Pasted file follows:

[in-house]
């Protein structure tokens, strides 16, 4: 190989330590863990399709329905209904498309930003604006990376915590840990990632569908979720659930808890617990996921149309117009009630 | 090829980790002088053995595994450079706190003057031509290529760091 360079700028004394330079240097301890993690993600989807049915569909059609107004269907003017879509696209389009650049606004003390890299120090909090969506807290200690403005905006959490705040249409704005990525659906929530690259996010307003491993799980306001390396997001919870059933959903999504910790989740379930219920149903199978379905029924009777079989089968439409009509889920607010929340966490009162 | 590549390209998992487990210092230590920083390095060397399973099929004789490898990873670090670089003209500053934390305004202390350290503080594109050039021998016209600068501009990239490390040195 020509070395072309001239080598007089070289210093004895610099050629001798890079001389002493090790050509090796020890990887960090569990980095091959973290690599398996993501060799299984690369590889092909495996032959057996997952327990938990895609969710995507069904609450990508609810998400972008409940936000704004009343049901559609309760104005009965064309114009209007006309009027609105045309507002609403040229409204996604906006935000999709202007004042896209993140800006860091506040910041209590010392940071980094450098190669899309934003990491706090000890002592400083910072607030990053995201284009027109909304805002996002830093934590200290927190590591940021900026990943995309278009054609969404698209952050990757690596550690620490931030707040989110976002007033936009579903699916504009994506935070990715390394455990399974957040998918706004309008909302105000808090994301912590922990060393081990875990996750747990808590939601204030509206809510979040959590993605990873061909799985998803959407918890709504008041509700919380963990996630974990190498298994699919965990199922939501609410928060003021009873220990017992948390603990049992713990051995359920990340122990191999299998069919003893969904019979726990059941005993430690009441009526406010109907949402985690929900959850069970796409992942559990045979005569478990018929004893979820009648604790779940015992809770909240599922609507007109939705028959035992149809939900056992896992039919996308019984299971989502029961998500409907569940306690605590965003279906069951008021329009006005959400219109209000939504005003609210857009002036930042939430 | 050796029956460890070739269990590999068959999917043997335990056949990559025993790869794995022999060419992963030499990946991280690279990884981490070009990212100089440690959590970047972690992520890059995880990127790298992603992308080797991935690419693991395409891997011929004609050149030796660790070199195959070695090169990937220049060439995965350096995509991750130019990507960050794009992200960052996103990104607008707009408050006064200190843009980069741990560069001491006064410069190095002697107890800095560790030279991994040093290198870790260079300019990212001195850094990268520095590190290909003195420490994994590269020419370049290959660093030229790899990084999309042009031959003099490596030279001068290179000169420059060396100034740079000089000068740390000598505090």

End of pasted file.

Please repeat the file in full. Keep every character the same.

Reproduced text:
[in-house]
């Protein structure tokens, strides 16, 4: 190989330590863990399709329905209904498309930003604006990376915590840990990632569908979720659930808890617990996921149309117009009630 | 090829980790002088053995595994450079706190003057031509290529760091 360079700028004394330079240097301890993690993600989807049915569909059609107004269907003017879509696209389009650049606004003390890299120090909090969506807290200690403005905006959490705040249409704005990525659906929530690259996010307003491993799980306001390396997001919870059933959903999504910790989740379930219920149903199978379905029924009777079989089968439409009509889920607010929340966490009162 | 590549390209998992487990210092230590920083390095060397399973099929004789490898990873670090670089003209500053934390305004202390350290503080594109050039021998016209600068501009990239490390040195 020509070395072309001239080598007089070289210093004895610099050629001798890079001389002493090790050509090796020890990887960090569990980095091959973290690599398996993501060799299984690369590889092909495996032959057996997952327990938990895609969710995507069904609450990508609810998400972008409940936000704004009343049901559609309760104005009965064309114009209007006309009027609105045309507002609403040229409204996604906006935000999709202007004042896209993140800006860091506040910041209590010392940071980094450098190669899309934003990491706090000890002592400083910072607030990053995201284009027109909304805002996002830093934590200290927190590591940021900026990943995309278009054609969404698209952050990757690596550690620490931030707040989110976002007033936009579903699916504009994506935070990715390394455990399974957040998918706004309008909302105000808090994301912590922990060393081990875990996750747990808590939601204030509206809510979040959590993605990873061909799985998803959407918890709504008041509700919380963990996630974990190498298994699919965990199922939501609410928060003021009873220990017992948390603990049992713990051995359920990340122990191999299998069919003893969904019979726990059941005993430690009441009526406010109907949402985690929900959850069970796409992942559990045979005569478990018929004893979820009648604790779940015992809770909240599922609507007109939705028959035992149809939900056992896992039919996308019984299971989502029961998500409907569940306690605590965003279906069951008021329009006005959400219109209000939504005003609210857009002036930042939430 | 050796029956460890070739269990590999068959999917043997335990056949990559025993790869794995022999060419992963030499990946991280690279990884981490070009990212100089440690959590970047972690992520890059995880990127790298992603992308080797991935690419693991395409891997011929004609050149030796660790070199195959070695090169990937220049060439995965350096995509991750130019990507960050794009992200960052996103990104607008707009408050006064200190843009980069741990560069001491006064410069190095002697107890800095560790030279991994040093290198870790260079300019990212001195850094990268520095590190290909003195420490994994590269020419370049290959660093030229790899990084999309042009031959003099490596030279001068290179000169420059060396100034740079000089000068740390000598505090």